Indian reality and movement programme
Let us examine the status of the women’s labour in India with the help of most reliable NSSO survey report. According to this report, the participation of women in social labour is more in rural sector than in urban sector. But this gap is being narrowed down from mid-2000 due to declining trend of women’s participation in Indian villages. The agricultural disaster, declining job opportunities etc are the cause of shrinking social-space for labour primarily of women, and this trend reveals the acute crisis of rural unemployment despite the ongoing schemes like PMNREGA, ICDS etc. The decline of women’s participation is also caused due to the huge penetration of modern implements in the agricultural production. The large-scale eviction from land for construction of SEZ areas is causing loss of jobs. According to one reliable economic calculation, out of five people who loses employment from traditional earning source due to such eviction and displacement to facilitate economic activities of big capitalists, only one gets reemployed. The participation of women in social production and empowerment thereof do not take place automatically by the capitalist transformation of agriculture under competitive pressure of market oriented demand, rather in certain circumstances women may be pushed back within the confine of family boundaries. The gap between the number participation of male and female labour is more in the urban areas than in the rural areas. The number of women who are losing traditional jobs is proportionately more than the rate of increase of new labour and as such women are compelled to work with abysmally low wages. The presence of a huge reserve army of women’s labour is pulling the wages down to a value below that of labour power in the sectors like health service, child rearing, NREGA, plantation etc where women are primarily employed. The women are primarily engaged in informal sectors and as such they are also deprived of legal social and labour security. As per NSSO survey report 2011-12, the average daily wages for female workers in organized and unorganized sectors are Rs. 481.90/- and 120.30/- respectively and that of male workers are Rs.632.20/- and Rs. 194.20/- respectively. The state-wise data shows that the participation of women in social labour is highest in NE India and least in North India. The state-wise data reveal that the patriarchal value does have an influence over the participation of women in social labour, and the capitalist transformation of relations of production by itself does not weaken the patriarchal value system. Both in pre-capitalist and capitalist relation of production women are workers within the bounds of family and are twice expropriated both within and outside family bounds when they participate in social production. The domestic labour not only creates use value, but also reproduces the labour power of male and female members by making it worthy for exchange in the labour market for exchange value. The owners of the means of production expropriates surplus value of both forms of women’s labour by means of a stratified wage structure, and thus create a labour aristocracy who stand in favour of giving legitimacy to the system of expropriation of labour. Consciously or unconsciously, a small section of woman in the elite and middle class falls in this trap, and it does not make much difference whether they are for or against any reform.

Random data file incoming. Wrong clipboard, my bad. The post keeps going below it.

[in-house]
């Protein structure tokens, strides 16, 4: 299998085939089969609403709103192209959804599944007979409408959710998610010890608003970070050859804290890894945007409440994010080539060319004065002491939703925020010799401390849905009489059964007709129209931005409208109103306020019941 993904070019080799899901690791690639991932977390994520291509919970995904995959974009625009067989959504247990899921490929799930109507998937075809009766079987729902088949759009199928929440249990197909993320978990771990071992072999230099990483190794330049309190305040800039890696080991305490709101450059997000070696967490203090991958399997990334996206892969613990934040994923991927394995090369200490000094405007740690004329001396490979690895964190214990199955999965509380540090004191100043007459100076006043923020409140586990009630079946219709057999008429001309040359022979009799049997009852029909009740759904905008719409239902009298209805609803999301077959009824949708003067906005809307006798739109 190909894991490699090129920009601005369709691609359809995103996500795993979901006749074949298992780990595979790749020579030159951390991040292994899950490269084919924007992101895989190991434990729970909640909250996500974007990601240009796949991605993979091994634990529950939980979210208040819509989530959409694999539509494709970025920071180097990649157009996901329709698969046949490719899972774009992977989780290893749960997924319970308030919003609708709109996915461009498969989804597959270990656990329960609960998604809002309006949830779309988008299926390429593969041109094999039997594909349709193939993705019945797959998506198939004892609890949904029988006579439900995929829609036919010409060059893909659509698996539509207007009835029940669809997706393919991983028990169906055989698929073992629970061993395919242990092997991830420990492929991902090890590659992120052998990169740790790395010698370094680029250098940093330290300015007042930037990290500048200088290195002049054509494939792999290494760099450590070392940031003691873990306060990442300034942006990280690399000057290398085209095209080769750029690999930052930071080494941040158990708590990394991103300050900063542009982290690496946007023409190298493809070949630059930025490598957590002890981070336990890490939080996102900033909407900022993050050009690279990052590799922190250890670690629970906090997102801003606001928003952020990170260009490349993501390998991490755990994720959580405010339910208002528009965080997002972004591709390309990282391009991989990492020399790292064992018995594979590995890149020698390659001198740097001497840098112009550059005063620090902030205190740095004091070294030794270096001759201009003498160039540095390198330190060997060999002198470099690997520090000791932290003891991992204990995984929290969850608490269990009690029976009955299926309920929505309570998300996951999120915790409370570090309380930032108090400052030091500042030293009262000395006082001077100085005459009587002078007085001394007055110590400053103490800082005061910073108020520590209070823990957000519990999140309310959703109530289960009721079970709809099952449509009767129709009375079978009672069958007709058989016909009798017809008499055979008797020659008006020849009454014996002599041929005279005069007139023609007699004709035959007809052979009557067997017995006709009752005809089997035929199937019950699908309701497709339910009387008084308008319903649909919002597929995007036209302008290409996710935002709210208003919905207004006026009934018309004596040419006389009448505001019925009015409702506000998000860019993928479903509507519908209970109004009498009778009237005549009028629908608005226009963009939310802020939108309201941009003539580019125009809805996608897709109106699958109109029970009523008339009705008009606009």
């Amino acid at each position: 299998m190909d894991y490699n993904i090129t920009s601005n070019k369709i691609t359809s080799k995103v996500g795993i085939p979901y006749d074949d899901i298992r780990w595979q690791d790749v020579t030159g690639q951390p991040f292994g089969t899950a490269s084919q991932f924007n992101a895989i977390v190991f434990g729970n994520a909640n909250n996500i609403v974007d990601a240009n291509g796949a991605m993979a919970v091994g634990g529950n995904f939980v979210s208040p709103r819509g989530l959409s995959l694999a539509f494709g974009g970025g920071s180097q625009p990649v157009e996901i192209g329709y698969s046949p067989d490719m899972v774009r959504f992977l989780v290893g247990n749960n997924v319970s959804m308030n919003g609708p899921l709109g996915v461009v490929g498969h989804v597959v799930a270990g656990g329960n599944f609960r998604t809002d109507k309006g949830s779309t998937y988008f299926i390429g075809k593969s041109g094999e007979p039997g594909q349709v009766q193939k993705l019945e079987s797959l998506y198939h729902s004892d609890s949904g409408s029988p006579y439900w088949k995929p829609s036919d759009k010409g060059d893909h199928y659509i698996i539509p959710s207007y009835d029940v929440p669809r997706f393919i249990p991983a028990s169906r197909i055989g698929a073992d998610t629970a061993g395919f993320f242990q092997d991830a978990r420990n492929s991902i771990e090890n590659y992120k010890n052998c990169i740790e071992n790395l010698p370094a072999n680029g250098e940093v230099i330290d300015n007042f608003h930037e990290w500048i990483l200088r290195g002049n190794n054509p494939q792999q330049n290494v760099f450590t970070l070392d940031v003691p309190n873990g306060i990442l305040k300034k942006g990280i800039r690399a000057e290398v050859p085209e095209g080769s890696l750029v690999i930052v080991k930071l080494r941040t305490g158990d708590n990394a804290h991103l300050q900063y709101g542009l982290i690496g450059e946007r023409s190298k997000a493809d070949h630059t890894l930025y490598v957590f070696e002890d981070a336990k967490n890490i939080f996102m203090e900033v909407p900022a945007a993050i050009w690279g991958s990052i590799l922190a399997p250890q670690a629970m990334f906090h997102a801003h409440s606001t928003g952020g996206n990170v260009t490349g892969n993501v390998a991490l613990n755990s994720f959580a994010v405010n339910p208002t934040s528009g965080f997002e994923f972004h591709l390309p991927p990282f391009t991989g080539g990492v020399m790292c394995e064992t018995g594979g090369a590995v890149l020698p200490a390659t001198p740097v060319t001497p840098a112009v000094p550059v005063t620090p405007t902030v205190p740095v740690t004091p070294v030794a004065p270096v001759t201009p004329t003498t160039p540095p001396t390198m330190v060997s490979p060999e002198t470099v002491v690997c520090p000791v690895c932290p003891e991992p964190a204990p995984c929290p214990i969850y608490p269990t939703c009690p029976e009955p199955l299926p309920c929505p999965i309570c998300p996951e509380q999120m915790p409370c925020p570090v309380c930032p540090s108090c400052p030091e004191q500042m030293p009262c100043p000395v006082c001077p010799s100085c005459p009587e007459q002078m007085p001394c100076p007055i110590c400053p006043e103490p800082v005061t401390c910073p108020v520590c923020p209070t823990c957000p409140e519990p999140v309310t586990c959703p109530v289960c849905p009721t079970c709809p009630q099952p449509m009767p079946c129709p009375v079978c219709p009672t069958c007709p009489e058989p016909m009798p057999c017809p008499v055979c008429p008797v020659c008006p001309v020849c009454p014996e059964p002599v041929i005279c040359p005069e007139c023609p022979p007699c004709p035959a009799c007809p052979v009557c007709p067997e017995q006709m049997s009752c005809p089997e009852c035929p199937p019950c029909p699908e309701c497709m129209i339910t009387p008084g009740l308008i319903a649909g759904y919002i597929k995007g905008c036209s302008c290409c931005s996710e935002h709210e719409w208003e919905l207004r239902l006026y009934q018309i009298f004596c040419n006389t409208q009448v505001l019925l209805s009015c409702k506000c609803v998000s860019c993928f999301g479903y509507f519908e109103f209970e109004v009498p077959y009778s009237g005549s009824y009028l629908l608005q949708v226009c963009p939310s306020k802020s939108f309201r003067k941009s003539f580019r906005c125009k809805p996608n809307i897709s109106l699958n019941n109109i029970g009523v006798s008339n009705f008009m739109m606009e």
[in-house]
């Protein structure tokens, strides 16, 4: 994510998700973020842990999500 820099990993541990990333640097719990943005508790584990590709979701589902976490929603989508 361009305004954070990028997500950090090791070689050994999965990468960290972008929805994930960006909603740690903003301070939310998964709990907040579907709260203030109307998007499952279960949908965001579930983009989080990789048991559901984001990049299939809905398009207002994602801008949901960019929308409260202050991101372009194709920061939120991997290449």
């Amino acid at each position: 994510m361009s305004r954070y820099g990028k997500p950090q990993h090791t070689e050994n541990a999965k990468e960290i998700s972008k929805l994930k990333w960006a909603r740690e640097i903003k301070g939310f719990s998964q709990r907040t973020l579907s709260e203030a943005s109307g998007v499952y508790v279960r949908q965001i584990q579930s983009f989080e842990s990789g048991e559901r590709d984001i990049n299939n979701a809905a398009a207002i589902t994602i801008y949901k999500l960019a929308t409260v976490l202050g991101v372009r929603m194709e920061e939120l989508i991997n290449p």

Women’s liberty from two forms of oppression is intertwined with women’s freedom of right over their own body. This freedom can be obtained by leading struggle against patriarchy and male hegemony in the realm of the institution of family. But this struggle is not autonomous struggle as envisaged by a section of feminists. Without the militant struggle for just wages in social labour, equal wages for both male and female, creation of job opportunities and social security for women, the feminist movement against the patriarchy and even the working class movement cannot be victorious. The struggle against patriarchy must be primarily launched within the women who are participating in the social labour, within their own space and organizations because they are simultaneously oppressed both in social space and family space. And the participation of male workers in this struggle must be ensured to build greater working class unity.
Mar 14, 2017
Arup Kumar Baisya may be contacted at firstname.lastname@example.org